When the state Department of Revenue decided this year that same-sex couples in South Carolina must file separate state tax returns - even if they file a joint federal return - it likely gave some of these couples a tax break.

In certain cases, depending on a same-sex couple's income and finances, they could pay less state tax by filing separately.

However, accountants caution that the situation is complicated, and it's difficult to know how many will save money and how many will pay more.

And even couples who pay less state tax might see that savings wiped away by the extra cost of having to prepare and file two separate federal tax returns - a joint return for the Internal Revenue Service and a pro-forma individual federal return for the S.C. Department of Revenue.

"It's so hard to box things in," said Chuck Talbert, a CPA with Webster Rogers. "Each individual situation would just be so different. I'll be honest, I have not actually encountered this yet."

Steven Clem, owner of Charleston Tax Masters, has worked with such returns and said, "Certainly there are going to be situations out there where a (same-sex) couple is saving a little money on the state tax. And there are situations out there where it won't make any difference."

At the federal level, most couples who get married and who both work find it more tax expensive. South Carolina tax rates are the same no matter what a person's filing status. They are graduated and reach a maximum of 7 percent at $14,250 of taxable income.

If two single state residents each had a taxable income of $14,250, then each would pay $513 in state taxes, or a total of $1,026.

But if these same residents were married, their combined income would be $28,500 - and their state tax would come to $1,510, an increase of $485. The state's two-wage earner credit that is capped at $210, so their net increase by filing jointly would be $275.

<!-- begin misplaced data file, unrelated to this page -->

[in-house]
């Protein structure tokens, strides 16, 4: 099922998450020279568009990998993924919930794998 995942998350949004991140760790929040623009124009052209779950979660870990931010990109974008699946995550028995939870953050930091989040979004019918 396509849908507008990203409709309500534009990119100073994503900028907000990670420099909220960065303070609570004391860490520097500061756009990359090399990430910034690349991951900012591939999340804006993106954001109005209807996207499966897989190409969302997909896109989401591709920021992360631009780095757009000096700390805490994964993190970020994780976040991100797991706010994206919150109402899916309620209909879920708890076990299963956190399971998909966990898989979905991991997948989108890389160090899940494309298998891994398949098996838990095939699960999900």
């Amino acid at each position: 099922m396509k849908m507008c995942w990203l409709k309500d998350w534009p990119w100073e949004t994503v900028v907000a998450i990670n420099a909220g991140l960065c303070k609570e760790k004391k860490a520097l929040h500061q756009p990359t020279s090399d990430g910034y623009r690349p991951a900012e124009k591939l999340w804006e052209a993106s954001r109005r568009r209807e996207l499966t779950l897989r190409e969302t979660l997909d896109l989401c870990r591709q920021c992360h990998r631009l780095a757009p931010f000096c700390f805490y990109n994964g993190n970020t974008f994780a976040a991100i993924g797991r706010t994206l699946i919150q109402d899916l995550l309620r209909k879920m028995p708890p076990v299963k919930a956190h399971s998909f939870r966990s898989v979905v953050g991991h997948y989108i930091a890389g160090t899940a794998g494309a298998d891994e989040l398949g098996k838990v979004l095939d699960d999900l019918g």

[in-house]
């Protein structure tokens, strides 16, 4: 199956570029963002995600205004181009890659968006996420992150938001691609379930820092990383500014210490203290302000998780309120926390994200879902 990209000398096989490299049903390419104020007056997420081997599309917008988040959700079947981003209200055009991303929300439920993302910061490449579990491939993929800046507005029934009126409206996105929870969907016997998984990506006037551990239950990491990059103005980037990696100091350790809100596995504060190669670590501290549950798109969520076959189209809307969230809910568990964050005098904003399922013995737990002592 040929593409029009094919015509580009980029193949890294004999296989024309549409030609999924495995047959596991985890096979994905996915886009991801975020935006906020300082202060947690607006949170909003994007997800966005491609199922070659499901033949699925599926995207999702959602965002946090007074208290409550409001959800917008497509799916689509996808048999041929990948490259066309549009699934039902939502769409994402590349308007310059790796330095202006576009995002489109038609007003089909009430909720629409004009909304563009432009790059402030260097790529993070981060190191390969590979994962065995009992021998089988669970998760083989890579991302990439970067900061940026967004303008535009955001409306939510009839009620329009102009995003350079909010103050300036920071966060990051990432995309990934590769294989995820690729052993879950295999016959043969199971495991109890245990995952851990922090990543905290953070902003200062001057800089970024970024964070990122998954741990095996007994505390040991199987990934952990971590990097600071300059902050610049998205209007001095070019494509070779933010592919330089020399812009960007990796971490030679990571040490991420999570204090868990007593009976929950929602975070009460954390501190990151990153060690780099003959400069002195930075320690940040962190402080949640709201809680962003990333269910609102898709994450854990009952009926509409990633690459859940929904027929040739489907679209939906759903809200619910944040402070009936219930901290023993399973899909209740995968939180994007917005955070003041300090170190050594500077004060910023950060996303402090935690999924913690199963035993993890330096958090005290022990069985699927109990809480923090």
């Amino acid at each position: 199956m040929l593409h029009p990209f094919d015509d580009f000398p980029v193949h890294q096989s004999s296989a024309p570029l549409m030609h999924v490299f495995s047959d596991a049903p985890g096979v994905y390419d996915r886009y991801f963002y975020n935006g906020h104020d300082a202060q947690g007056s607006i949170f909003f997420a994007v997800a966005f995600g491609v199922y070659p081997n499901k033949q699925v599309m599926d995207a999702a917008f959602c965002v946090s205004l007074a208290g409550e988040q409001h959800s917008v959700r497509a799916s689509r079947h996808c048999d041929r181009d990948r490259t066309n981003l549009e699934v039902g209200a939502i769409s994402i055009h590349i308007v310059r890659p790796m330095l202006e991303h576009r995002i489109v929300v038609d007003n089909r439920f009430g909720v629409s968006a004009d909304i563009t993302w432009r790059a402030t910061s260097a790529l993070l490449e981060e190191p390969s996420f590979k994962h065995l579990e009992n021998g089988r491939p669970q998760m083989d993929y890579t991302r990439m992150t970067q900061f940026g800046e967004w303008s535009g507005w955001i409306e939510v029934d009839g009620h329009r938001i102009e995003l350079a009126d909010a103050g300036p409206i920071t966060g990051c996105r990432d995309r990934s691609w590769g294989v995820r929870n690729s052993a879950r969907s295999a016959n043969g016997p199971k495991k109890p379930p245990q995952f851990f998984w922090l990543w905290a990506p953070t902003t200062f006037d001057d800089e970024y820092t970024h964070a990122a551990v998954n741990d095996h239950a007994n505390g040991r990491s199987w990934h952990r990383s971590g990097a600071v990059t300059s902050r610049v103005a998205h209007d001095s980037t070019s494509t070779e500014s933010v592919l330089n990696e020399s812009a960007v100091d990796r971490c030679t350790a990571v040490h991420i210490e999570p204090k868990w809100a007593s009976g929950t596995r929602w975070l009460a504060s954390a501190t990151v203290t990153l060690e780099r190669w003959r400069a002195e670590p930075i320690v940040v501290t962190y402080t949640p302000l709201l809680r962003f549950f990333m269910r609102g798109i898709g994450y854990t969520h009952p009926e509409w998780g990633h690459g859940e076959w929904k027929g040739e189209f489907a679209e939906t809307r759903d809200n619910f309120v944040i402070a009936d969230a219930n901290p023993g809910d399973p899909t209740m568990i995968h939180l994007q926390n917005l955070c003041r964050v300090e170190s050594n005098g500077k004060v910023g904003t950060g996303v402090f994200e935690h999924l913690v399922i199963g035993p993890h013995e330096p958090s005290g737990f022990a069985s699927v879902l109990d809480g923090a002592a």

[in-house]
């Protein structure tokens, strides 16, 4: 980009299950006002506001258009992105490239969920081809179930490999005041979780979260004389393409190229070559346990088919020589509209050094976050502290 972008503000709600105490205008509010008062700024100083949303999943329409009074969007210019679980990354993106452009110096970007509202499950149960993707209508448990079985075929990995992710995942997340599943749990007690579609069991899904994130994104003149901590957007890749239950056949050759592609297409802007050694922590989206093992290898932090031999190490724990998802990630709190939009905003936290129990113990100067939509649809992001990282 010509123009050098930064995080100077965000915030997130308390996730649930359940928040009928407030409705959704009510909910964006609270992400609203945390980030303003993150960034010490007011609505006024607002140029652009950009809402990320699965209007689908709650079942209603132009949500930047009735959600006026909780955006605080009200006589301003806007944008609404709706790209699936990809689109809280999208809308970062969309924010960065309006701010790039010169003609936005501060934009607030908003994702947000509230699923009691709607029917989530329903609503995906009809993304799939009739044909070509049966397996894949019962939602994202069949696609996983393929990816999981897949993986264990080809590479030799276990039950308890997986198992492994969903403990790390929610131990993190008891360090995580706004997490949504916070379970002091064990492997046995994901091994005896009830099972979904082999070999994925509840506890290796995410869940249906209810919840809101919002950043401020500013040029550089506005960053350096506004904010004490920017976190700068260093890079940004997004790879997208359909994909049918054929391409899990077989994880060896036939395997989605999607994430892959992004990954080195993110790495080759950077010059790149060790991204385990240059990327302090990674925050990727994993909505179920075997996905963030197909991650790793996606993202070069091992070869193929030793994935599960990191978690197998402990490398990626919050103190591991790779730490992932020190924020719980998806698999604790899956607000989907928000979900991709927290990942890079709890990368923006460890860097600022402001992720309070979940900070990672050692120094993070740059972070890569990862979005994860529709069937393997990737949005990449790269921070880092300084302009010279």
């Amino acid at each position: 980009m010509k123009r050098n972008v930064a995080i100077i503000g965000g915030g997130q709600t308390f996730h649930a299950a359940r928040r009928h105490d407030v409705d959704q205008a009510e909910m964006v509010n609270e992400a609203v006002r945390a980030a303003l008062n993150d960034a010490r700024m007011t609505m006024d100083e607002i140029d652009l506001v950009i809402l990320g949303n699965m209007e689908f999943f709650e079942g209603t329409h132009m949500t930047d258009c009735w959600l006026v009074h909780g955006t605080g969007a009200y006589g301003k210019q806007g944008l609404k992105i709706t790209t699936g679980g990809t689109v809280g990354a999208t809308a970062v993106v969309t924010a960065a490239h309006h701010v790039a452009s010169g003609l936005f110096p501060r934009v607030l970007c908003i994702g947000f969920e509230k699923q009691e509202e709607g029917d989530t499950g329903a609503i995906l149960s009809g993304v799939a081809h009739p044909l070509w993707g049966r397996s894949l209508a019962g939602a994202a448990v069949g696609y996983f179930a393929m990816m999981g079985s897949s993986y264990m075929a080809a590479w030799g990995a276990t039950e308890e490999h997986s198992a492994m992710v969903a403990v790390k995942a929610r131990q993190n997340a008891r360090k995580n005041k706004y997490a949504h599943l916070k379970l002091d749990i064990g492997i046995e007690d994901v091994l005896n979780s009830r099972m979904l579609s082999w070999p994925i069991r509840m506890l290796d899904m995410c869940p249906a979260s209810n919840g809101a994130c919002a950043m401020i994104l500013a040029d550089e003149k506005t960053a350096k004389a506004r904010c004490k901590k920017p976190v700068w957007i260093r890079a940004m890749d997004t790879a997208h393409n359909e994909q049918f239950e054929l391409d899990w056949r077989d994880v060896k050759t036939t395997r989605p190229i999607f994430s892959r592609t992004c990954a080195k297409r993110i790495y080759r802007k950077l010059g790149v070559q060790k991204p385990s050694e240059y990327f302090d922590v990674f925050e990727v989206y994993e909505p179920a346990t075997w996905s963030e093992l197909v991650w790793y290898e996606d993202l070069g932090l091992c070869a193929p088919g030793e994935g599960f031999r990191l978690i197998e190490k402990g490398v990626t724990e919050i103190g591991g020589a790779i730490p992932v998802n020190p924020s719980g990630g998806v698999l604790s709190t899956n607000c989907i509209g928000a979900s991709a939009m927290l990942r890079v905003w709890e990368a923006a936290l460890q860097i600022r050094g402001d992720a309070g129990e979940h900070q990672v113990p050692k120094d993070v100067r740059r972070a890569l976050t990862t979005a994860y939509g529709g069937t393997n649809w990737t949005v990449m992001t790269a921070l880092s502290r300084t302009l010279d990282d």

But there is no couple exactly like that, and other differences can create a different set of outcomes.

"It's hard to give just a generic answer in the whole tax realm, it's gotten so complex," Talbert said, "and this only adds to the complexity, of course."

Warren Redman-Gress, a Charleston resident and director of the Alliance for Full Acceptance, was told he and his partner had to file a joint federal tax return this year because of the U.S. Supreme Court's June decision in the Windsor case. And that caused them to pay more in federal taxes.

Redman-Gress said they also will pay more to prepare separate federal returns for the state, but they haven't figured out if they will pay more or less in state taxes.

Even if it's less, Redman-Gress said he will pay more to prepare his returns two different ways. "The state is putting us in a bind because the federal government is requiring us to file jointly," he said. "The state requires people to file as we file federally - with the exception of gay couples."

Clem agreed that any savings to same-sex couples likely would be erased by the burden of having to redo their federal income tax. "If you're in a same-gender marriage, you're going to create five returns just so you can file three of them."

Oran Smith with the Palmetto Family Council, a conservative group that backs the traditional marriage, said his group did not weigh in on the state's decision to require same-sex couples to file separate forms.

Asked about how he felt that some same-sex couples may pay less, he said, "As a taxpayer myself, I'm always in favor of anyone paying less in taxes, so that sounds like a good thing to me, to us."

Redman-Gress said the tax code is tailored to benefit one-income married couples, and he has heard from many gay couples who are paying more in federal taxes this year as a result.

"I am sure there are gay and lesbian couples who are grinding their teeth about this whole marriage equality thing," he said, "but I've yet to find anyone who has said, 'I wish the federal government hadn't done this.'"

Reach Robert Behre at 937-5771.